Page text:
When Scott Poynter moved The Glass Factory from Kentucky 54 to the former Bakers Rack location in Wesleyan Park Plaza in November last year, he was afraid that he would lose some of his customers who live in the populous east side of the county.

"But we haven't," he said last week. "Business has been absolutely fantastic. And the parking here is great. I had four spaces over there and about 1,000 here."

Poynter said, "I'm glad to be out of the traffic on Kentucky 54. We're so centrally located here. We're right in the middle of town. We're seeing people we've never had as clients before."

The move from a 2,800-square-foot store to nearly one with nearly 9,000 square feet meant adding a lot of home decor items.

There's furniture, dishes, dog toys, Maker's Mark clothing and glasses, large wooden airplane propellers and a lot more on the shelves and walls.

Poynter's father, Jack Poynter, started the business in 1978 near Brescia University to produce stained glass.

He died in 1984 and his son, who had learned to cut glass when he was 14, took over.

"In 2000, the economy got us and I went to work at AK Steel, which I hated," Poynter said. "This has always been my dream. I knew I had to add things that would keep us busy year-round."

That included doors and entryways that he sold to customers as far away as Georgia and Florida as well as home decor, lighting, textiles and accessories.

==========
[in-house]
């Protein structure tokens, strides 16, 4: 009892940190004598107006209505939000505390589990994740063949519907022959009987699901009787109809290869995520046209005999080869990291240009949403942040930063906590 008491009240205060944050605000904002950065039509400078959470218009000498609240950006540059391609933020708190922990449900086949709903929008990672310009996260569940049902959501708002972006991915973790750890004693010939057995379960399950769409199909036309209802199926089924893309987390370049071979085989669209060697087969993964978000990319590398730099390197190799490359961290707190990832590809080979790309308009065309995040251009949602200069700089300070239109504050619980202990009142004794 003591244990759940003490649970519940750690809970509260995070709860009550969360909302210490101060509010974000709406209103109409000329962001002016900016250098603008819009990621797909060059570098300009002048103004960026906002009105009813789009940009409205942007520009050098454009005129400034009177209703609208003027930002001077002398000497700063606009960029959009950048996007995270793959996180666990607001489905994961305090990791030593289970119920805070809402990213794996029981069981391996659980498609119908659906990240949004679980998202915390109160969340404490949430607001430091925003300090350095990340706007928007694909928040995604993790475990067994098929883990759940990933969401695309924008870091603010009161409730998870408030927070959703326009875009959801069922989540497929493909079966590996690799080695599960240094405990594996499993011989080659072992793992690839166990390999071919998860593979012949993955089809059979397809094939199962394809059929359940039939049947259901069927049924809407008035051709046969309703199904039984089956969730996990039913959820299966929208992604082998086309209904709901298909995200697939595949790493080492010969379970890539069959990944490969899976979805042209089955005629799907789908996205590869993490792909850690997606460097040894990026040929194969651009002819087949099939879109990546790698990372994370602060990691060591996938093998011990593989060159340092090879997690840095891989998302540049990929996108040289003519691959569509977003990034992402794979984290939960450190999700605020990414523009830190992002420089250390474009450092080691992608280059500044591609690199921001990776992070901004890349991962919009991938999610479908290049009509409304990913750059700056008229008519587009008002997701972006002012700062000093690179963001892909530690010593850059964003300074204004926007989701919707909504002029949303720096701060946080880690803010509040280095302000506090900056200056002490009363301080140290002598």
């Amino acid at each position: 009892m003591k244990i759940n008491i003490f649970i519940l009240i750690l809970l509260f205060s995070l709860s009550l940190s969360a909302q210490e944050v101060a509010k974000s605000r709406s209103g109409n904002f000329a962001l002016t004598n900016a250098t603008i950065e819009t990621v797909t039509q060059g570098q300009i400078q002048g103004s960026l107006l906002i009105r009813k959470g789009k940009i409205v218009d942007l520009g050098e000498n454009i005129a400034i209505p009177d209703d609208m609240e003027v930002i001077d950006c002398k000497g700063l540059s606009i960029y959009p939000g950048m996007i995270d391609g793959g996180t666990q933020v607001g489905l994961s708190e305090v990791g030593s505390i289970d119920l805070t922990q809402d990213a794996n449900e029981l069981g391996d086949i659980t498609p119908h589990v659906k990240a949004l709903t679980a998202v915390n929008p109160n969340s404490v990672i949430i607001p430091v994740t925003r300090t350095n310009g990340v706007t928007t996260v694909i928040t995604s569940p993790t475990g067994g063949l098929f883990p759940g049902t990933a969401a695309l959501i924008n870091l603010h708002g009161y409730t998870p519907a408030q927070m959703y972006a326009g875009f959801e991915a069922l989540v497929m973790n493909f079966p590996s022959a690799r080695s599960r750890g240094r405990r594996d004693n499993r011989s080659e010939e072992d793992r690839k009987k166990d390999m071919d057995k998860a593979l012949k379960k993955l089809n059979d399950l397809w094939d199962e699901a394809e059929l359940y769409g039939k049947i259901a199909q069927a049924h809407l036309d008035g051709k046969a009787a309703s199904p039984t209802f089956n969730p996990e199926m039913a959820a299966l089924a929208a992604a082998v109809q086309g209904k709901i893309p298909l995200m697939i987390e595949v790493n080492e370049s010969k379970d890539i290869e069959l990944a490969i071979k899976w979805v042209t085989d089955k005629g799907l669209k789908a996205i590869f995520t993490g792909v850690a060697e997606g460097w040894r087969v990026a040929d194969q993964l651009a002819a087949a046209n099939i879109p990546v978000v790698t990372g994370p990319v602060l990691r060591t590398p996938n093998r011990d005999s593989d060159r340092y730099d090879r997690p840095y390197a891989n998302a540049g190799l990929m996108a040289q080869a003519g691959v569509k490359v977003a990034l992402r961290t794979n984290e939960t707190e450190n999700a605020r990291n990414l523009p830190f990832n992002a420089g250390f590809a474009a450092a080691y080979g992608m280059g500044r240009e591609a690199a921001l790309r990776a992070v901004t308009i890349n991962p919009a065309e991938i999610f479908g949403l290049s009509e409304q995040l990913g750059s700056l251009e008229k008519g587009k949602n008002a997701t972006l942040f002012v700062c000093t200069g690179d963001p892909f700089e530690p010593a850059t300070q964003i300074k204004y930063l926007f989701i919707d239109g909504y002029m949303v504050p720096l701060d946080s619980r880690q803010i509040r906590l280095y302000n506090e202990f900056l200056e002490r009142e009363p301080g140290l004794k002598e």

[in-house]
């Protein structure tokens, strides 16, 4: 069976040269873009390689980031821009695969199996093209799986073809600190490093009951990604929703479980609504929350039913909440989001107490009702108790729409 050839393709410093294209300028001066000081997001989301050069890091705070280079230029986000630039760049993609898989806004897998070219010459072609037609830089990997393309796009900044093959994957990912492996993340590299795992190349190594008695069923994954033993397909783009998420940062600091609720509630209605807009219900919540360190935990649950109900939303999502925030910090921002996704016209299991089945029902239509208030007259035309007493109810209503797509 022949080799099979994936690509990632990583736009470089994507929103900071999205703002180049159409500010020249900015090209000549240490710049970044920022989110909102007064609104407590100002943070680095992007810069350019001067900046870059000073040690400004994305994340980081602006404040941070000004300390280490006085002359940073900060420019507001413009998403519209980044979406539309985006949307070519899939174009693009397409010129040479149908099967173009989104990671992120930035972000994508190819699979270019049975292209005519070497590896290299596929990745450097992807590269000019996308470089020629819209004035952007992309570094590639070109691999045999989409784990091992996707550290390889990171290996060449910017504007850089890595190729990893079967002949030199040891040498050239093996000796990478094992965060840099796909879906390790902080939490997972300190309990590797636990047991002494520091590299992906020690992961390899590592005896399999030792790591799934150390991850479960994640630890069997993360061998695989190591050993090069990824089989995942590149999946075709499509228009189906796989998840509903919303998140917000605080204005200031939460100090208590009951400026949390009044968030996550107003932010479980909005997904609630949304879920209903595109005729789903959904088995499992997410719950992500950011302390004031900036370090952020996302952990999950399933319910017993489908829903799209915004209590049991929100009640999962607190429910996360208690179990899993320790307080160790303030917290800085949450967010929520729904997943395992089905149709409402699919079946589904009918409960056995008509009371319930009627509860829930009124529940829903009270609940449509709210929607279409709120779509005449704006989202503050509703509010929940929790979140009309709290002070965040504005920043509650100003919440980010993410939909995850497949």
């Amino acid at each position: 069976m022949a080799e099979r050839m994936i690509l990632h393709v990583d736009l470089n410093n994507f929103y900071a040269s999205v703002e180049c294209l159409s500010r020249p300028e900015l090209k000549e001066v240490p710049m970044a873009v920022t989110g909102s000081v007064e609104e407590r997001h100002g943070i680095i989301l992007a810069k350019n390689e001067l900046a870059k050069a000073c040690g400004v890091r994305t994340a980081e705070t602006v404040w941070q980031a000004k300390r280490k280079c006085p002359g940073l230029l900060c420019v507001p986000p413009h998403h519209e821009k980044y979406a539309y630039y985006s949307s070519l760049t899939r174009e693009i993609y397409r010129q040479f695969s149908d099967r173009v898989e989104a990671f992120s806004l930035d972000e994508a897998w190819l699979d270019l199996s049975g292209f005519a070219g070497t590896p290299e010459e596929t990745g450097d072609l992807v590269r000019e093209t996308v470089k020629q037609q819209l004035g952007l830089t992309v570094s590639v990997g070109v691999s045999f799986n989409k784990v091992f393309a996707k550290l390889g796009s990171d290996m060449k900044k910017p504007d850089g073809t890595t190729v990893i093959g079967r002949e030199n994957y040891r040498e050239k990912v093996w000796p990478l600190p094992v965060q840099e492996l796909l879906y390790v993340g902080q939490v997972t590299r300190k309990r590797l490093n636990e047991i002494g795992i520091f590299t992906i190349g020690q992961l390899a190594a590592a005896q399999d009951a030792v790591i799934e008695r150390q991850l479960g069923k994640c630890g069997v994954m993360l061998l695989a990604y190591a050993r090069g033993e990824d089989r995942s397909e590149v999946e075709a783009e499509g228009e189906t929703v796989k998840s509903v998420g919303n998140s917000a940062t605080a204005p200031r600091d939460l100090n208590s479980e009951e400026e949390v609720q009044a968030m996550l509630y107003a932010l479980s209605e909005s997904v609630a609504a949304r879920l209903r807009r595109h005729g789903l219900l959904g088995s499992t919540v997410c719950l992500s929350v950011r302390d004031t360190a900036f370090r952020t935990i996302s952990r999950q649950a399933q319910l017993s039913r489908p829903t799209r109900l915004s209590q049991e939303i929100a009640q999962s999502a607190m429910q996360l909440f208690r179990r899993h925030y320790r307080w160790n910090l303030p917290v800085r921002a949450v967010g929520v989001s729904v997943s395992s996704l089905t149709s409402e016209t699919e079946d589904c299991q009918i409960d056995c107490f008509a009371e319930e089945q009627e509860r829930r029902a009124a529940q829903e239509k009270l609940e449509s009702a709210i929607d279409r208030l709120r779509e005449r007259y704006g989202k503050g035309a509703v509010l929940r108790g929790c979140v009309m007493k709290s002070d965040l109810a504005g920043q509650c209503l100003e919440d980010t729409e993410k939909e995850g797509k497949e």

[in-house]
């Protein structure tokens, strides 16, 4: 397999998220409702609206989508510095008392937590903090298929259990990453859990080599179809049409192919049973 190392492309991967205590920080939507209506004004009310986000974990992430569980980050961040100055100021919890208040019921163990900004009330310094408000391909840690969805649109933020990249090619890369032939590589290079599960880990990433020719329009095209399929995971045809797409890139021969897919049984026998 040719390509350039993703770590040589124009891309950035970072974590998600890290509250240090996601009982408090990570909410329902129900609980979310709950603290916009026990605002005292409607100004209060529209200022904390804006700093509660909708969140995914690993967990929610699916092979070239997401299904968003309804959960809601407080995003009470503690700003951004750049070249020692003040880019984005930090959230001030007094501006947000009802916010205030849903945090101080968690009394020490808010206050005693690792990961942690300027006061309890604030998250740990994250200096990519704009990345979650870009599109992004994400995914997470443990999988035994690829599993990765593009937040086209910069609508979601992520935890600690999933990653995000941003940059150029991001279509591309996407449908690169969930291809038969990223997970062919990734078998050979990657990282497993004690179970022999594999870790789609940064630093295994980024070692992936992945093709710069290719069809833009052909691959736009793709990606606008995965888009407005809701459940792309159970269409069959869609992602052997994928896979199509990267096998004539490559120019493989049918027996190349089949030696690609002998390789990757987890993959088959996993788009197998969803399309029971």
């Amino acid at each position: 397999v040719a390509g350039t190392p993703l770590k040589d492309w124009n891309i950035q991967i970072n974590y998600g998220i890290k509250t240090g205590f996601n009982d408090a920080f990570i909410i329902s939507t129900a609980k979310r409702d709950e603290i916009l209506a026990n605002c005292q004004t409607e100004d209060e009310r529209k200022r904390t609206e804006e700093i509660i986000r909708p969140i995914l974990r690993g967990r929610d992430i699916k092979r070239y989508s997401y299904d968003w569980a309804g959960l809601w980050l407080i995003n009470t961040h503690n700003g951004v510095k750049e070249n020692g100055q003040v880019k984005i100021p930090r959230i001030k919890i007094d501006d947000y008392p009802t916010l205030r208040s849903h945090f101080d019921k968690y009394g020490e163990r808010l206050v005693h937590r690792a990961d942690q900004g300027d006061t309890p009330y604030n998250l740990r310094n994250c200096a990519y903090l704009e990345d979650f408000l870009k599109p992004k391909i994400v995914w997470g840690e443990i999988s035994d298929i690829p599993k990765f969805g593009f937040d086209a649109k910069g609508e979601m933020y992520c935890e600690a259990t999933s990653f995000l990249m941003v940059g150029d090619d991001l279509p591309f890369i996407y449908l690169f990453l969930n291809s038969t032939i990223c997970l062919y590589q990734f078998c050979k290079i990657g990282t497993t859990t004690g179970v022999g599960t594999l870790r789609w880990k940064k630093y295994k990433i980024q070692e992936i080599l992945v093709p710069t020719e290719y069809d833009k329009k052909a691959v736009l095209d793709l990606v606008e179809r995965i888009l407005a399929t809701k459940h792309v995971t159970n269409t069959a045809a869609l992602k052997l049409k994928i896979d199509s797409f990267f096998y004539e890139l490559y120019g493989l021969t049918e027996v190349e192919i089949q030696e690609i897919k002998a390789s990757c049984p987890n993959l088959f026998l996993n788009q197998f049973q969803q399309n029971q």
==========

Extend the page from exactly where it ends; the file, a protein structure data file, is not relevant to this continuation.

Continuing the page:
"'American Pickers' was a big inspiration to me," Poynter said.

He said, "We offer on-site design services. People can bring a picture of the room they're furnishing and we can give them advice. Or we can go to the home and help them out. We also carry a bridal registry."

China is less popular with today's newlyweds than stoneware, he said.

All of his stoneware is microwaveable, Poynter said.

Stained glass is still an important part of the business.

"My stained glass studio went from about 400 square feet to 2,200," Poynter said. "I can handle up to 16 students in my stained glass classes here."

Cathy Howard, the store's manager, also teaches stained glass, he said.

"There's a lot of stained glass in restoration projects, entryways and occasionally in churches," Poynter said. "I did the stained glass at First Christian Church."

He said he still does stained glass repair at churches when they need it.

"No job is the same," Poynter said. "That's what I like most about it."

Store hours are 10 a.m. to 6 p.m. Monday through Friday and from 10 a.m. to 5 p.m. on Saturday.

"I'm toying with Sunday hours because stores around me are open on Sunday," Poynter said.

In the past year, Shoe Stop and Bella Ragazza Boutique have moved into the shopping center.

"That's really helped traffic here," Poynter said.

During the season of Thanksgiving, he said, "I thank my family and the community for the support that's made my father's dream -- and my dream -- come true tenfold."

Keith Lawrence, 270-691-7301, klawrence@messenger-inquirer.com

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